Students planning to write an M.A. thesis should begin to formulate a project as early as possible in their course of study, and should choose individual courses accordingly. Students who complete their coursework without having formulated such a project will likely find themselves at a distinct disadvantage. In addition, students pursuing the thesis option need to review carefully the relevant University regulations published in the Graduate Bulletin.

Students may not register for ENG 699, Master’s Thesis, until both their faculty committee and the English Department’s M.A. Adviser have formally approved their research tutorial prospectus. It is therefore imperative that students submit the approved prospectus during the semester before they expect to write the thesis, ideally at the time of pre-registration.

Forming the Thesis Committee

The student begins this process by consulting with the M.A. Adviser to identify faculty members who might direct the research. Ultimately, the thesis committee must consist of at least two full-time faculty members, one of whom will serve as the director, the other(s) as second reader(s). The director must be a full-time member of the English Department.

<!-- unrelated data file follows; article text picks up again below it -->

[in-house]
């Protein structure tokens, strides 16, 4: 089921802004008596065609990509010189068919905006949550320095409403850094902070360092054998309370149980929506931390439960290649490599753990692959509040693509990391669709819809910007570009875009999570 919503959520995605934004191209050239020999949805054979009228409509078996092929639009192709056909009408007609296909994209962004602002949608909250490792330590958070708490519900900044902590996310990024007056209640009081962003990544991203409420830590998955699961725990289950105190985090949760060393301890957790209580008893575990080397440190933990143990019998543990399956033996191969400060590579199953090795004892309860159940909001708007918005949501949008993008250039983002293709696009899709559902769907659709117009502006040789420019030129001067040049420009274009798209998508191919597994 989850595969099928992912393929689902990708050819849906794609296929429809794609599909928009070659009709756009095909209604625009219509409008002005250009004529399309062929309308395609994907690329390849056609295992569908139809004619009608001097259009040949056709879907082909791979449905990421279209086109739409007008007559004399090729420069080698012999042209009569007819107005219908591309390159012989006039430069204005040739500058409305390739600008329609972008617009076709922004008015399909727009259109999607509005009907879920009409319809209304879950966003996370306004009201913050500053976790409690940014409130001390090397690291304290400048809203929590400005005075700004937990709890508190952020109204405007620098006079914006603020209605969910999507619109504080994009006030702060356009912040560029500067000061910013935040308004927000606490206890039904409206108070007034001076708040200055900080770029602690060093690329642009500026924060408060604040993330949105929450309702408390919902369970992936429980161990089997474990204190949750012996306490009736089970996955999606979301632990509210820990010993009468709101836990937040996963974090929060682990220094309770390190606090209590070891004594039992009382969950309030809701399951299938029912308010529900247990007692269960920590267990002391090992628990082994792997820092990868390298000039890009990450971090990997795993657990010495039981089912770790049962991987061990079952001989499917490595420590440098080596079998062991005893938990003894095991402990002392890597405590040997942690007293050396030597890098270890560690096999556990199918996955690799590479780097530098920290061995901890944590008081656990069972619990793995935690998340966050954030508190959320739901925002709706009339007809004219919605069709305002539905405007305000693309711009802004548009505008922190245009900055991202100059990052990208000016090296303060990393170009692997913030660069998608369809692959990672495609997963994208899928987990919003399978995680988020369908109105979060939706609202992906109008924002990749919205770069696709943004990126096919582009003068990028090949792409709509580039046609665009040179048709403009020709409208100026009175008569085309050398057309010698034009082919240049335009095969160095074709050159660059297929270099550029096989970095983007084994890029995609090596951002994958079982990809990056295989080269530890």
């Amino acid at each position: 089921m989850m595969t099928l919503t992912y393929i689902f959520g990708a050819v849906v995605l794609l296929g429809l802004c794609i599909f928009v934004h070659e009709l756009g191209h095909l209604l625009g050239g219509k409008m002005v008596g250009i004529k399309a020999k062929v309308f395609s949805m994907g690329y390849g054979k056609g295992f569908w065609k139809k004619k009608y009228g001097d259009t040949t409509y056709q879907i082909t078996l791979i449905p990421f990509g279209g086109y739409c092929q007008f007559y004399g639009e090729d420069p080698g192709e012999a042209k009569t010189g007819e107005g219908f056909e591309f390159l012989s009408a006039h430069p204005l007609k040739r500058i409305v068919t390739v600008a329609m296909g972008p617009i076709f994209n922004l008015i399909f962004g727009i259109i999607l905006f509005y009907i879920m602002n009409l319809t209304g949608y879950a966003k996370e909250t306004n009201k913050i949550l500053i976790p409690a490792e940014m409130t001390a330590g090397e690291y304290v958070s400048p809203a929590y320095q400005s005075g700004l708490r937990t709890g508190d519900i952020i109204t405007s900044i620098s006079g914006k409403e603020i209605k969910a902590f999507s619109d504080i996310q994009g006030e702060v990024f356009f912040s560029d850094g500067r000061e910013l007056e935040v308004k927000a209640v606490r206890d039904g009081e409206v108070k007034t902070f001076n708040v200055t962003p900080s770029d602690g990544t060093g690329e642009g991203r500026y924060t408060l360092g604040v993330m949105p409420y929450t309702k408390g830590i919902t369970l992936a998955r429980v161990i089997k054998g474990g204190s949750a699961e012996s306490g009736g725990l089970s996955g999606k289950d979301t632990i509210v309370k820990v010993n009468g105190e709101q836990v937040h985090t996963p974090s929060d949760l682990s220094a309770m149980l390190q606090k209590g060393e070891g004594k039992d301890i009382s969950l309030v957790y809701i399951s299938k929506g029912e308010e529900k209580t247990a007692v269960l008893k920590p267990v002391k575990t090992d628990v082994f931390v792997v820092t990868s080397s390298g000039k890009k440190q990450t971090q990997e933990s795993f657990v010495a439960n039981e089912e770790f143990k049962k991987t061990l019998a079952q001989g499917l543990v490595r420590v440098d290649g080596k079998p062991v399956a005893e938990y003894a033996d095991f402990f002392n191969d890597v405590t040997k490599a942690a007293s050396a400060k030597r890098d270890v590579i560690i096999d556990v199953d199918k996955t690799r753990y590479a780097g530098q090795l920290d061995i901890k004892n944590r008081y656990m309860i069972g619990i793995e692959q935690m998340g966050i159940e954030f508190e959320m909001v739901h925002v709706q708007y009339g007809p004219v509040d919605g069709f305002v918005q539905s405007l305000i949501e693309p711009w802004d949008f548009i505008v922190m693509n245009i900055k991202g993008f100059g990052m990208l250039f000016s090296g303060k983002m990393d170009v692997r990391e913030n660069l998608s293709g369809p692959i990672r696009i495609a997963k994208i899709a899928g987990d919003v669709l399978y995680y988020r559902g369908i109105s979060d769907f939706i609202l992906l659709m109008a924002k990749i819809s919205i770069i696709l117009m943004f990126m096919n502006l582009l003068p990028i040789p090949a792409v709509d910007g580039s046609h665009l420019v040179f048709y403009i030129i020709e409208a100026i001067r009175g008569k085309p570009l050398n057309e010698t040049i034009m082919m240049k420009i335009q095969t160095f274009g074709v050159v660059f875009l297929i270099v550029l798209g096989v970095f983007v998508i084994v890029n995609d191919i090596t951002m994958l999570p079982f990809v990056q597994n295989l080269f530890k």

The student should present prospective committee members with a draft of a 750- to 1500-word prospectus that describes the project and that includes, when appropriate, a bibliography. Working with the committee, the student then revises the draft prospectus as necessary and, when the committee has approved it, submits it to the M.A. Adviser with a memorandum from the committee members. When the M.A. Adviser approves the prospectus, he or she formally constitutes the committee, names one member as director and notifies all others of their appointment, then allows the student to enroll for ENG 699, Master’s Thesis (4 credits).